8 Tips on Writing the Novel You Want to Read


It’s the last day of 35th Manila International Book Fair today, and if you’re a reader who hasn’t been there yet, I’d suggest dropping by. I went yesterday and attended two seminars, one of which was "Readers Who Write" discussion presented by Filipino ReaderCon and the National Book Development Board (NBDB) and facilitated by Gabriela Lee with panelists Mina V. Esguerra (romance-writing and indie-publishing guru and the author of the Interim Goddess of Love series, among others), Kate Evangelista (author of Taste and Til Death as well as a few more novels), and Alyssa Urbano AKA AerithSage (author of several Wattpad novels as well as The Billion-Dollar Marriage Contract, which is soon to be published by Summit Books, under their new Sizzle imprint). I found the talk fun, productive (from a networking standpoint, for one), informative, and inspiring. And I thought I’d share some of the tips and reminders I came away from this event with.

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From left to right: Mina V. Esguerra, Kate Evangelista, and Alyssa Urbano

1. Everyone has at least one novel inside them.

This was something Kate stressed particularly. There are characters, places, and other ideas that hide in your imagination (or ones who don’t hide and pester you until you wonder if you’re schizophrenic), and each one of them clamors to have their story told. Maybe it’s something you devote your time to, maybe not. The difference between an author and a non-author is that an author is willing to go down the rabbit hole and see those stories through ‘til the end.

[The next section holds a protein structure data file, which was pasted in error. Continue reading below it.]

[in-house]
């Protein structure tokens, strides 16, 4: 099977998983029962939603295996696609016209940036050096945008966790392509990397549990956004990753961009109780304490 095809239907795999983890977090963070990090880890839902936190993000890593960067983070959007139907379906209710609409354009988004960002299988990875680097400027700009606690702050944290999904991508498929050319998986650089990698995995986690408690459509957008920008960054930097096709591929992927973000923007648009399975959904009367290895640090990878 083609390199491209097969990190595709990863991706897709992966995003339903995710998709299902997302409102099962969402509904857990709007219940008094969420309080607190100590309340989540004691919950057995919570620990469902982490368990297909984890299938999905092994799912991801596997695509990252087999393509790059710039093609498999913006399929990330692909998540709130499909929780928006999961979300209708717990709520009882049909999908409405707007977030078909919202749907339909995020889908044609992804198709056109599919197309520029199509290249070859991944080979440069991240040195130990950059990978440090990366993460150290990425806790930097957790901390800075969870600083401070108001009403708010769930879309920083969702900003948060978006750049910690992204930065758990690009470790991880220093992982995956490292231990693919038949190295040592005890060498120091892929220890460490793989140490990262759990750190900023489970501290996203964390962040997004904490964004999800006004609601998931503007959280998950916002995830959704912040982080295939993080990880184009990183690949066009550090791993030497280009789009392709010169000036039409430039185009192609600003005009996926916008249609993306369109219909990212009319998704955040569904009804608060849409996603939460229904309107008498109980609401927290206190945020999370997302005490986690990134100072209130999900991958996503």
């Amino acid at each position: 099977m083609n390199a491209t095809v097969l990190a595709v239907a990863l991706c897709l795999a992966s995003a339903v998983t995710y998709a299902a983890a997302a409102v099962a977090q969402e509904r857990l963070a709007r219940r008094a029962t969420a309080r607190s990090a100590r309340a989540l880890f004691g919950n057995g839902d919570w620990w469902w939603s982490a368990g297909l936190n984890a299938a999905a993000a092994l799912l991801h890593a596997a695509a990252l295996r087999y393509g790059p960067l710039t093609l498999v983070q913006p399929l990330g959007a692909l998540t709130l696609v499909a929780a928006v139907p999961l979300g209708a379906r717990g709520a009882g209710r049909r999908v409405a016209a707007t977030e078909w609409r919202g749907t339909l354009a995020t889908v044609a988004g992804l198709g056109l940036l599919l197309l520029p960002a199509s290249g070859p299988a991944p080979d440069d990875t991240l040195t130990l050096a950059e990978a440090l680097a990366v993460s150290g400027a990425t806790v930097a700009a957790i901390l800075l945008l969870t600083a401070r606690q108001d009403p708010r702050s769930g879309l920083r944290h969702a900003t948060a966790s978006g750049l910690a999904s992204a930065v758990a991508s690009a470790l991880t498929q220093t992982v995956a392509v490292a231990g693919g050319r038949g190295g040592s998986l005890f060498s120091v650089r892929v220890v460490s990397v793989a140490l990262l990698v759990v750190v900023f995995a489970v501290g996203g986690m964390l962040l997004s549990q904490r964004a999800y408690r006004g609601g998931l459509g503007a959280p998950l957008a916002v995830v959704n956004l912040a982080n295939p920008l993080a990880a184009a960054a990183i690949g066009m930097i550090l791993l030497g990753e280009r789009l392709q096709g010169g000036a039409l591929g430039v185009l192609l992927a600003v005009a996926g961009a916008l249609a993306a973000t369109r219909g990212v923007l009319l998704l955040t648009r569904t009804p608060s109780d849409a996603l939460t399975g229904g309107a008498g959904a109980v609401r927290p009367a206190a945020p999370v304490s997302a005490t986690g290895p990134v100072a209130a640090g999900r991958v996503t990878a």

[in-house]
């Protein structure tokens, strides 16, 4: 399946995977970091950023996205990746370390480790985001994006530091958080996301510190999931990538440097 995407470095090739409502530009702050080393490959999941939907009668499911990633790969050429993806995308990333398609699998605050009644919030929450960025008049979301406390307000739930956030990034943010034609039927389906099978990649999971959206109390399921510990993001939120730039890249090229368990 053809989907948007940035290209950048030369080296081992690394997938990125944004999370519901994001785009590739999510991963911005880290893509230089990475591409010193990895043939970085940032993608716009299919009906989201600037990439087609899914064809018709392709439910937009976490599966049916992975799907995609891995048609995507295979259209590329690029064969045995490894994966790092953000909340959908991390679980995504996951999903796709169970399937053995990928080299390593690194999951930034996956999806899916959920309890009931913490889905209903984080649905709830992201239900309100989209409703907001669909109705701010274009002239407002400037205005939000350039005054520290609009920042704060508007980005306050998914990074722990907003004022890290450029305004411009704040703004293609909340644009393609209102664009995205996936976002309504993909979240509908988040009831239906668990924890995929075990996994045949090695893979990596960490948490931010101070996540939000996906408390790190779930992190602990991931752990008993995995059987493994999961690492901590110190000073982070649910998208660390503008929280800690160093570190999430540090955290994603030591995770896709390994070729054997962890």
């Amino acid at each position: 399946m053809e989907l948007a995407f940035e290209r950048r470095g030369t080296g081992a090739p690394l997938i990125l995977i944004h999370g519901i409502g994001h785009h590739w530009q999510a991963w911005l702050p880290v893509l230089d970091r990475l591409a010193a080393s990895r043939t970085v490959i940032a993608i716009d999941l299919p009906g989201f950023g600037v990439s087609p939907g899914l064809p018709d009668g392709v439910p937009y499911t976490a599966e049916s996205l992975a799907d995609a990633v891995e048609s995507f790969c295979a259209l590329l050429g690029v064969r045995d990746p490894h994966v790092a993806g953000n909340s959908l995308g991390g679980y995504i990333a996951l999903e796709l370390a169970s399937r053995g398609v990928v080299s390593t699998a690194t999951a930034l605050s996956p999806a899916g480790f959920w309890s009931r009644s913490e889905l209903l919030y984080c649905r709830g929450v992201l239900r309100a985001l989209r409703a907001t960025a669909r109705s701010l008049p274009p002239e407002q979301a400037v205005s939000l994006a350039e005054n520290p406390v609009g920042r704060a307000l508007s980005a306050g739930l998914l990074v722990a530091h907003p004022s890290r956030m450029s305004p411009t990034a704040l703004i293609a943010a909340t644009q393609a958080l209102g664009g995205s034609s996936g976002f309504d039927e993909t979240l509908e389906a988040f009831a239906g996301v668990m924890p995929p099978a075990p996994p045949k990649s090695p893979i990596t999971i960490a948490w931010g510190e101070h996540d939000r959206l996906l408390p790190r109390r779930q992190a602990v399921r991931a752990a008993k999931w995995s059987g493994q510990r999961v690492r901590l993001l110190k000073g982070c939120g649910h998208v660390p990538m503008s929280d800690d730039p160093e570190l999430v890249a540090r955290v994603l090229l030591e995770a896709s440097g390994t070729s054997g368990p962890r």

2. If you want to be a writer, read. Vociferously.
All three panelists found themselves hard-put to stress this strongly enough. They talked about how they were readers since childhood, how they grew to explore the genres the eventually wrote in, and how each story they read made them hungrier to craft their own. Alyssa even mentioned that she read a lot of fan fiction back in the day.

3. Read something of everything, but especially the kind of stories you want to write.
Here was a point I got from Mina, who writes contemporary romance novels. She pointed out that you never know what could spark the idea for a novel, so there’s no reason to dismiss any book as being of no use to you. But she also pointed out that it’s important to read the kind of novel you want to write. And she has a point, especially when it comes to genre fiction. It’s essential that you know the tropes and rhythms commonly found in your chosen genre. Alyssa mentioned a Toni Morrison quote: “If there’s a book that you want to read, but it hasn’t been written yet, then you must write it.” It’s a great quote and a reminder that you need to read a lot—otherwise, how do you know if that book has been written or not?

4. Identify the books that influence you and what you take away from them.
Each of the panelists named several books that have had an impact on what they write, how they write, and the way they think about books in general. And this ran the gamut from a much-loved Sweet Dreams romance to Edith Hamilton’s Mythology. This underscored the point that isn’t so much a question of which books influence which writers as how these books influence them and whether they are aware of those influences. 

5. There is no one true way to write your story.